The following is a review of Pictorial Mathematics that appeared on Teaching Mathematics, a math education journal published by NCTM, the largest mathematics education association in the world.
The book is available through amazon for $32.95, but it is available here as a E-book for $20.
“Modifying one’s instructional practice to reflect the NCTM’s Standards is challenging. It is particularly true when creating ways for students to “see” mathematics in more than the rote symbolic manner that dominated the classrooms in which most teachers (myself included) learned mathematics as children. Mendieta’s Pictorial Mathematics represents the experience of more than fifteen years as a mathematics teacher in the diverse classrooms of Los Angeles and the insights gained from studying and enacting a concept-focused approach to mathematics learning. It also contains a wealth of high-quality, classroom-tested ideas that teachers can explore on their own and easily implement in their classrooms. In the author’s words,
“This book is grounded on the research of
the role that multiple representations plays
in the development of conceptual understanding”
This book provides tremendous help in supporting students in working toward this goal. Pictorial Mathematics is not simply a compendium of visual representations that one decides how and when to insert into the curriculum. Rather, it is written by a teacher, for use by other teachers, with an appreciation that important in students’ developing conceptual understanding is their ability to “transform” and “translate” within and between representations. Thus, Mendieta provides exercises that require
students to generate equivalent representations within the same model (transformations) as well as those requiring translations from one form of representation to another. This feature makes the book exceptional in terms of its pedagogical value and potential to positively impact student learning.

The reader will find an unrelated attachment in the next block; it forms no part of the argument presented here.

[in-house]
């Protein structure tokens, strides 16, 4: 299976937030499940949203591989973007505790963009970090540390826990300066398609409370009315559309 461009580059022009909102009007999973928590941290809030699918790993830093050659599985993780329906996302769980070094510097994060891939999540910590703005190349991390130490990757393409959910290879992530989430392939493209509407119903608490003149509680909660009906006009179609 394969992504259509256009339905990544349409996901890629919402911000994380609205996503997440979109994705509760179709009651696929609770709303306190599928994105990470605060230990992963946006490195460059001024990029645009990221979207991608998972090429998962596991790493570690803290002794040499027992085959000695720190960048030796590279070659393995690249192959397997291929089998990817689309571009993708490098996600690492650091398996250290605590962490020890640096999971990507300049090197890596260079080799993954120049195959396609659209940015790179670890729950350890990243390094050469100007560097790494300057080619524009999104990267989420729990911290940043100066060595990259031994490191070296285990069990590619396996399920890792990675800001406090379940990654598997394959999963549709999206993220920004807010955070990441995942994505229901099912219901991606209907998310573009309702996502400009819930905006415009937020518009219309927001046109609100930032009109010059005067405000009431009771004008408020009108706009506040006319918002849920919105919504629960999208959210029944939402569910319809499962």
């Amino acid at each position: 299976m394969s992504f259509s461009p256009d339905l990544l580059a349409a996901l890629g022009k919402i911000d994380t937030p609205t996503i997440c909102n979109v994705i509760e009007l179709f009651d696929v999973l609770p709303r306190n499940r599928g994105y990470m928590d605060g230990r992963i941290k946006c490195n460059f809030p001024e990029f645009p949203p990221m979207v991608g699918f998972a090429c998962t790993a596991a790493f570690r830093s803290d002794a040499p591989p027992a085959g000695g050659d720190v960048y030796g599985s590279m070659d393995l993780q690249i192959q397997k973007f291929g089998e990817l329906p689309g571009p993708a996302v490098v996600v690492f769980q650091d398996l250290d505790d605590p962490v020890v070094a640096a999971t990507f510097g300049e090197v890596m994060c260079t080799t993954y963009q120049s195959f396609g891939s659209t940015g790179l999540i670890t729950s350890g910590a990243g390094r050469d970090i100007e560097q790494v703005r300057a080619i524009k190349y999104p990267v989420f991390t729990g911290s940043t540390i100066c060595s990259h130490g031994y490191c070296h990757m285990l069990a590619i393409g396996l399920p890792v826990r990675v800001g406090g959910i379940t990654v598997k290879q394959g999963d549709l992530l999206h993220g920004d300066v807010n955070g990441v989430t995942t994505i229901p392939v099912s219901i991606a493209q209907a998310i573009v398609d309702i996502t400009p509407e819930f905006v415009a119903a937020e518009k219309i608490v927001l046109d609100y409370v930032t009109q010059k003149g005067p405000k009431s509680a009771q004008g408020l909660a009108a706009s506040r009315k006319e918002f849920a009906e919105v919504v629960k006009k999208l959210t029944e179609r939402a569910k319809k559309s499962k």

The book’s accompanying “teacher notes” make transparent what are often subtle yet pedagogically powerful modifications to the way in which students are asked to engage in thinking about, and reasoning with, the representations. What is more, the resources inside the book go beyond visual representations to include games and investigations that support the development of conceptual understanding. The material appears as blackline masters, making it easy for teachers to adapt it for use on an overhead projector or in printed form.
I strongly recommend this book for teachers who want to expand their ability to support students’ development of conceptual understanding through the use of visual representations. Although the resources offered are drawn from several content strands—Number and Operations (including whole numbers, integers, and rational numbers), Algebra, Geometry, and Probability and Statistics—the book has just over one-half its pages devoted to decimals, fractions, ratios, and algebra. This makes sense, given that students often find these topics challenging to understand.
Although useful to teachers from K–12, Pictorial Mathematics is invaluable to those who teach mathematics from grade 4 through algebra.”
Mark Ellis, California
State University—Fullerton, Fullerton, CA
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